New Braunfels Herald Zeitung, September 26, 1989

New Braunfels Herald Zeitung

September 26, 1989

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Issue date: Tuesday, September 26, 1989

Pages available: 10

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Publication name: New Braunfels Herald Zeitung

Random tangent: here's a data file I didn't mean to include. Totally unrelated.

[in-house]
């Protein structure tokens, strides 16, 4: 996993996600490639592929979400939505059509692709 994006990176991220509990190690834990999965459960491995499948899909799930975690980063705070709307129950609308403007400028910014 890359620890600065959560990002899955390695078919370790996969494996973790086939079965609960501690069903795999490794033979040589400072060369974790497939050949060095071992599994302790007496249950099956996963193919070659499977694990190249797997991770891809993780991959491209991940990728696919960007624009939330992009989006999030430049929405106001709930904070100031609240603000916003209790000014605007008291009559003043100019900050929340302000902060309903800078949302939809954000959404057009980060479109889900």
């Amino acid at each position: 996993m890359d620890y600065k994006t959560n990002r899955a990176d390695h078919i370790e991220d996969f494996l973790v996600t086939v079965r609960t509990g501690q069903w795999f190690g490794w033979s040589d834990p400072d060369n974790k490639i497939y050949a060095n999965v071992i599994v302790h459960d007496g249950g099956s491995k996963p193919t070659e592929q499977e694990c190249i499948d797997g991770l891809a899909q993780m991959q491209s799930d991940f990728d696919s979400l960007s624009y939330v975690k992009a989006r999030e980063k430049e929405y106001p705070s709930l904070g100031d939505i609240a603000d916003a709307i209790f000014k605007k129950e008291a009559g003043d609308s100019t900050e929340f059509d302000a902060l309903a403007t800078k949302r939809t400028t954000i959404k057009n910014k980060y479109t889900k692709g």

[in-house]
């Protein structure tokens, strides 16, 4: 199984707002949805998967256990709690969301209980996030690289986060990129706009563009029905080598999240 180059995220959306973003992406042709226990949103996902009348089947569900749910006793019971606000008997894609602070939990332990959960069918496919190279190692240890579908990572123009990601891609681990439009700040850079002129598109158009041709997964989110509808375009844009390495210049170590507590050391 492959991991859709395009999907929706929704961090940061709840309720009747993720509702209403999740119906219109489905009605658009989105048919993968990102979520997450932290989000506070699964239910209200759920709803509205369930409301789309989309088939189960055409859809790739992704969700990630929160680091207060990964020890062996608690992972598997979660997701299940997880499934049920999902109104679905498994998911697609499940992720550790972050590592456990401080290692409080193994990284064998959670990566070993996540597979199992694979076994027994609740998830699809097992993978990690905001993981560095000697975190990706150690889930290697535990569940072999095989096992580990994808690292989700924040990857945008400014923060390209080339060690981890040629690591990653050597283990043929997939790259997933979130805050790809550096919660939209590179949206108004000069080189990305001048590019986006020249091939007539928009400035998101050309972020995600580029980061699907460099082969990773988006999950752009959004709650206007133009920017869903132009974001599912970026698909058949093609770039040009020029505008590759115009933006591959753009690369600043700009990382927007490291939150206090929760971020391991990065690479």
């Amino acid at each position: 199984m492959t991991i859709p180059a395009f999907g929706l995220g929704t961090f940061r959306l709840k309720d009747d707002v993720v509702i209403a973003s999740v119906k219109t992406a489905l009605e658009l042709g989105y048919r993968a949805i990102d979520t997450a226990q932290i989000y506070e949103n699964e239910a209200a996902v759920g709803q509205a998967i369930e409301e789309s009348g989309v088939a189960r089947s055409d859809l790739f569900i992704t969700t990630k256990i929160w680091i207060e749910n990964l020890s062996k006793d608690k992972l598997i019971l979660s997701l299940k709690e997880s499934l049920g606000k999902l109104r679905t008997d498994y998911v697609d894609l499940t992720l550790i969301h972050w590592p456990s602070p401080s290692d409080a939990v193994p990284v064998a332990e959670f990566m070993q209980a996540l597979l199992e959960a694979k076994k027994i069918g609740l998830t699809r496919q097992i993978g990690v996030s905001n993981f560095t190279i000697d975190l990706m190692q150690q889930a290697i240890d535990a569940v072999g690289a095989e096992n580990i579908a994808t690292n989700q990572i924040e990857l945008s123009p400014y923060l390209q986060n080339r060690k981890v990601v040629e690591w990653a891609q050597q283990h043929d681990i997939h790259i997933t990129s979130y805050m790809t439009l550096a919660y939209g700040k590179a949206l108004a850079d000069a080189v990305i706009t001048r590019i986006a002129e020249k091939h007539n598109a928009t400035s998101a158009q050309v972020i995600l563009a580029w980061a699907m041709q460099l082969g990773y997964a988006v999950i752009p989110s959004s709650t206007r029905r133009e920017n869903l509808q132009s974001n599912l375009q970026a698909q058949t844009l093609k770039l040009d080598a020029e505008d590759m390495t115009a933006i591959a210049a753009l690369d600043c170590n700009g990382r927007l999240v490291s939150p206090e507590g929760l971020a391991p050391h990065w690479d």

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New Braunfels Herald Zeitung (Newspaper) - September 26, 1989, New Braunfels, Texas ‘Alarming trend’ of drug use with students WASHINGTON (AP) — Some sixth-graders say they use cocaine as often as every week, according to a survey released today that shows an “alarming trend” of drug use among junior high school students. See Page 3 Residents putting lives together after Hugo CHARLESTON, S.C. (AP) — Truckloads of ic plastic sheeting, bottled water other necessities beginning to arrive from the outside world as a L services return to communities shattered by Hurricane Hugo. See Page 4 MTC; J IO p4c re? Top players honored teams win again /99 Dp Ty school football teams are 9-0 eek of non-district play. It * to get there though, and the hose players. See Page 7 New Braunfels ULU Vol. 137, No. 227 707 Landa St., New Braunfels, Texas 78130 (LISPS 377-880) 512-625-9144 ■aaa    a Tuesday September 26, 1989 25 Cents One Section, 10 PagesCity OKs tennis courts over objections By STEPHANIE DAVIS Staff Writer The volley of conflict regarding placement of the proposed HEB Tennis Complex continued Monday with New Braunfels City Council not scoring points with persons striving to protect green space. “I’ve got friends on both sides of this. Whatever decision I make is going to make half of them unhappy,” said Councilmember Bill Arnold before the Council’s vote which approved the tennis courts site. Both sides were presented when members of the Noon Lions Club, Tennis Association and Parks and Recreation Advisory Board packed the New Braunfels Utilities meeting room, where City Council conducts its meetings, to voice opinions on placing tennis courts in Prince Sol ms Park. The Noon Lions Club approved a resolution last week asking City Council not to take the Advisory Board’s recommendation of using Prince Solms Park. Since 1970, when the club donated $15,000 to help purchase the Pearce Property — now Prince Solms park, almost $39,000 from the organization has been spent to beautify the park and keep it as green space, said Lions Club member Bill Kolodzie. “I ask that council consider the facts and help keep Prince Solms Park a place of beauty, a place of serenity,” he said. However, other members of the Noon Lions Club were for the Prince Solms Location. “Right now, what is that property being used for? A giant parking lot for one of the entrances to the Tube Chute,” said Bill Mabry, a Lions Club member. “Building the tennis courts on this property is an opportunity ... to give back to the citizens of this community." Funding to build the proposed courts is made possible by a $35,000 grant from HEB Foods. The Tennis Association will add $22,000 cash and City of New Braunfels will contribute $23,000 cash and land for the project. The only requirement for HEB’s dona tion of die money is that the courts be named the HEB Tennis Center. HEB withdrew its grant portion in 1984 when the city applied for the grant but the parties couldn’t agree on a site for the courts. The city re-applied for the grant in 1988. “As a civic and a service club of this community, we believe in our park system. We have contributed money, time and just about anything the park department has asked us Sea TENNIS, Page 2 Findings show cause of death Preliminary autopsy findings indicate a 37-year-old Houston man who was found at a local motel Saturday died from alcohol intoxication, say New Braunfels police. Joe E. Ayers, 37, a former resident of New Braunfels, was found in a room at the Shaefer Motel around noon when maids went in to clean the room, said Lt. Felix Roque. He was found lying across the bed in the room. Authorities will wait for toxicology test results to verify that Mr. Ayers died of alcohol intoxication, said police spokesman Martin Mayer. “There was no evidence of any foul play,” Roque said. “We’re doing an investigation to find out what happened.” The motel manager reported Mr. Ayers checked into the motel, located on Interstate 35, after 8 p.m. Friday, Roque said. The Travis County medical examiner performed the autopsy Sunday. SPM h Council Mrit's beautiful outside so enjoy the sunny, but dry, weather. Today’s high will reach 84 degrees and the low will drop to    A    M Yr A 55 degrees. Highs for the next few days will be around 81 to 83    —    ^ degrees and the lows will be 57 I 'W'WT to 59 degrees. There is a slight I g\    W    I    I    I    I chance for rain on Friday.    Y T    %/ Inside:    After an executive session, New CLASSIFIED.............................8-10    Braunfels City Council voted to fol- COMICS.........................................6    low ils attorney’s advice and file an CROSSWORD...............................3    answer to die Guadalupc-Blanco Riv- DEAR ABBY    5    er Authority lawsuit in federal court. HOROSCOPE    5    *    l^irust diis answer is the SPORTS    78    Put)l‘c lrust doctrine,” said Mayor tv    5    D,ouTg Miller- “(,°0115 “p°" ^ su“? WEATHER    2    ^ Texas to protect the (Edwards) ..........................................................................Aquifer because of its position of responsibility in keeping public trust.” vf,    I    II limpet ; City of New Braunfels filed an I. ”    177    \    answer to the lawsuit in August in The mcrsect,on o Santa Clara    H c Djslricl c    lhe and M I WH close th.s afternoon    lawsuit WJ blm d t0 fcdcral most'of Wednesday1 so^rew^can    A^'. ^ repose -ted th(1 "rT. y    lhe Cll7 recognises the need for and pa c me street....    supports the efforts to regulate and rp, g-y c ~    control the use from the Edwards The Cancer Support Group,    Aquifer KffSKXSriS    TI T“ •T“ r-17 Hospice New RrmmfeU mSnt    includes the original answer but adds tonightfronT6?3CMo 8 pjn^ Ut Ute    ^ public dust doctrine, MH.er said. Garza Street classroom across from the main entrance to the hospital. The group provides a place for those who have, and who have had, cancer, their family and friends to talk about the disease and ways to cope. The public is invited. For more information, call 625-9111, extension 340, or 629-8059.... Search yields illegal drugs A New Braunfels man remains in 0 the Comal County jail today pending registration after he was arrested Monday and charged with possession of a controlled substance. New Braunfels police report. Javier Ortiz, 27, of the 1400 block of Stonewall Street, was arrested by police at his residence around 4:30 p.m., said police spokesman Martin Mayer. Less than 2 grams of what is believed to be methamphetamines was confiscated, he said. Based upon information from a reliable source, police received a search warrant from Precinct I Justice of the Peace Harold Krueger, Mayer said. Police arrest masked thief Fair weather Grab your boots and get ready for the largest county fair in the state of Texas. The 1989 Comal County Fair starts tomorrow with the arrival of many exhibits at the fairground during the day, followed by Family Night at the Carnival beginning at 6 p.m., and Night in Old New Braunfels at Comal Corral from 7 to 8:30 p.m. The 1989 Fair Queen and her Court will be introduced and other entertainment is scheduled. Wednesday night's dance will be to the music of the San Antonio Combo (Photo by Deryl Clark) A man driving down Seguin Avenue wearing a gorilla mask was stopped by New Braunfels police Monday and later charged with unauthorized use of a motor vehicle. Clayton Charles Franke, 24, of Schertz, remains in the Comal County jail in lieu of $10,000 bond. “We had a report he had stolen a vehicle out of Victoria,” said police spokesman Martin Mayer. “An over-the-air call from Universal City said that somebody was attempting a burglary and he was wearing a gorilla mask.” A New Braunfels police officer later noticed a man driving down Seguin Avenue wearing a gorilla mask, he said. He followed the vehicle and eventually stopped it. At the time Franke was arrested, he was driving a different stolen vehicle than the one Victoria authorities were looking for, Mayer said. CISD supports aquifer lawsuit See COUNCIL, Page 2 The Comal Independent School District board of trustees Monday became one of several local entities announcing its support for the Guadalupe-Bianco River Authority’s lawsuit seeking adjudication of pumping rights from the Edwards Aquifer. CISD trustees approved a resolution declaring their support for GBR A’s lawsuit filed in Hays County District Court. The suit seeks a declaratory judgment naming the Edwards Aquifer an underground river, therefore making it subject to regulation by the Texas Water Commission. GBRA claims it filed the lawsuit in an effort to save the Comal and San Marcos springs and the endangered species which rely on the springs for habitat. Currently, the San Marcos and blind salamanders, the San Marcos gambusia, the fountain darter and Texas wild rice are threatened by the springs’ diminishing flows which are being attributed to unregulated pumping. The lawsuit was moved up to U.S. District Judge James R. Nowlin’s court in August because several large federal installations have been listed as parties to the lawsuit. When one of the parties to a lawsuit is an agency of the U.S. government, the lawsuit must be heard in a federal court. CISD’s resolution reads, “Whereas the loss of the Comal Springs and Comal River could have a significant effect on the taxbase of Comal Independent School District ... Now, therefore be it hereby resolved by the Comal Independent School District: That the Comal Independent School Distnct hereby supports curent legal efforts to regulate and control the use of water from the Edwards Aquifer so as to ensure an adequate discharge of water from the Edwards Aquifer at Comal Springs to retain the benefits histroicaly associated with the springs...” President Carter Casteel stated no taxpayer’s money would be devoted to GBRA and the lawsuit. Trustees tighten up career ladder rules Thanks to donations from many area residents and businesses, including the four who have paid for entire trees’ worth of lights, the Light Up the Plaza campaign has met the immediate expenses of updating the electrical equipment and adding 1,500 feet of new lights to the decorations on Main Plaza. However, reserve funds still are required for bulb replacement and donations must be in by this Saturday for lights to be installed by Nov. 29, when they will be turned on. Donations may be sent to: Light Up the Plaza, Downtown Association, P.O. Box 310326, New Braunfels, Texas 78131-0326.... The Book Review Club will meet Wednesday morning at the SM STAMMTISCH, Pag* 2 Teachers in Comal Independent School District face stricter career ladder criteria thanks to the board of trustees and a new state law. The CISD board of trustees Monday approved the strictest career ladder criteria recommended by Personnel Director Dr. Aden Tieken based on feedback from the Texas Association of School Boards. Tieken said stricter criteria can be lowered if additional funding becomes available from the state through the average daily attendance or from the local district. Criteria cannot be made stricter after Sept. 30, he said. HB 2566, approved by the 71st Legislature, included several changes to the career ladder criteria. One of the major changes was that any stricter criteria would have to be done by Sept. 30 of each school year. Another change was the move to current year appraisal scores rather than previous year scores to determine entry and maintenance of career ladder levels. According to criteria approved by the board, a teacher must have a perfect performance appraisal rating of 184 in the immediately preceding year to remain at Level III. To remain at Level II, a teacher must have maintained a performance appraisal in the “exceeds expectations” category in the preceding year. Entry into Level III is contingent upon a perfect performance rating of 184 in the immediately preceding year and performance appraisals in the “clearly outstanding” category in the other two preceding years. To enter into Level ll, a teacher must have a performance appraisal rating of 184 in the current year aud a performance appraisal in the “exceeds Sm CAREER. Pag* 2 Central banks intervene to drive down dollar value WASHINGTON (AP) — Japanese and West German central banks today intervened in currency markets for the second consecutive day, driving down the value of the dollar in an effort to reduce the U.S. trade deficit. The intervention followed broader action on Monday when the United States, Great Britain, Canada and France joined the Bank of Japan and West German Bundesbank in concerted dollar selling. The actions are in line with a weekend statement by the Group of Seven industrial countries — the United States, Japan, West Germany, Great Britain, France, Italy and Canada — expressing displeasure with the dollar’s strength and fear that its rise in recent months could blunt improvement in the U.S. trade deficit. A strong dollar hurts the trade gap by making U.S. goods more expensive on foreign markets, while lowering the price of imports to American consumers. In Tokyo, where trading aids before Europe’s business day begins, the dollar today fell 0.15 yen to a closing 142.80 Japanese yen. It was quoted at die same level later in London. The U.S. currency was worth 1.9035 West German marks in early trading. On Friday, before the G-7 meeting, the dollar bought 146 yen and 1.95 marks. Meanwhile, the world’s financial officials prepared for meetings today of the 152-nation International Monetary Fund and its sister lending organization, the World Bank. Delegates to the meeting are discussing a range of topics from the deterioration of the environment in developing countries, the Third World’s crushing $1.3 trillion debt burden, and the movement of Poland and Hungry from communism to free-market economies Michel Camdessus, managing director of the IMF, is pushing for a doubling of the fund’s resources from the current $120 billion, but is running into resistance from the Great Britain, Saudi Arabia and the United States, which as veto power over the matter Economists said the dollar’s decline was sparked less by the intervention and more by live fear that the central banks would follow up with changes in interest rates. A Sm BANKS, Pag* 2 ;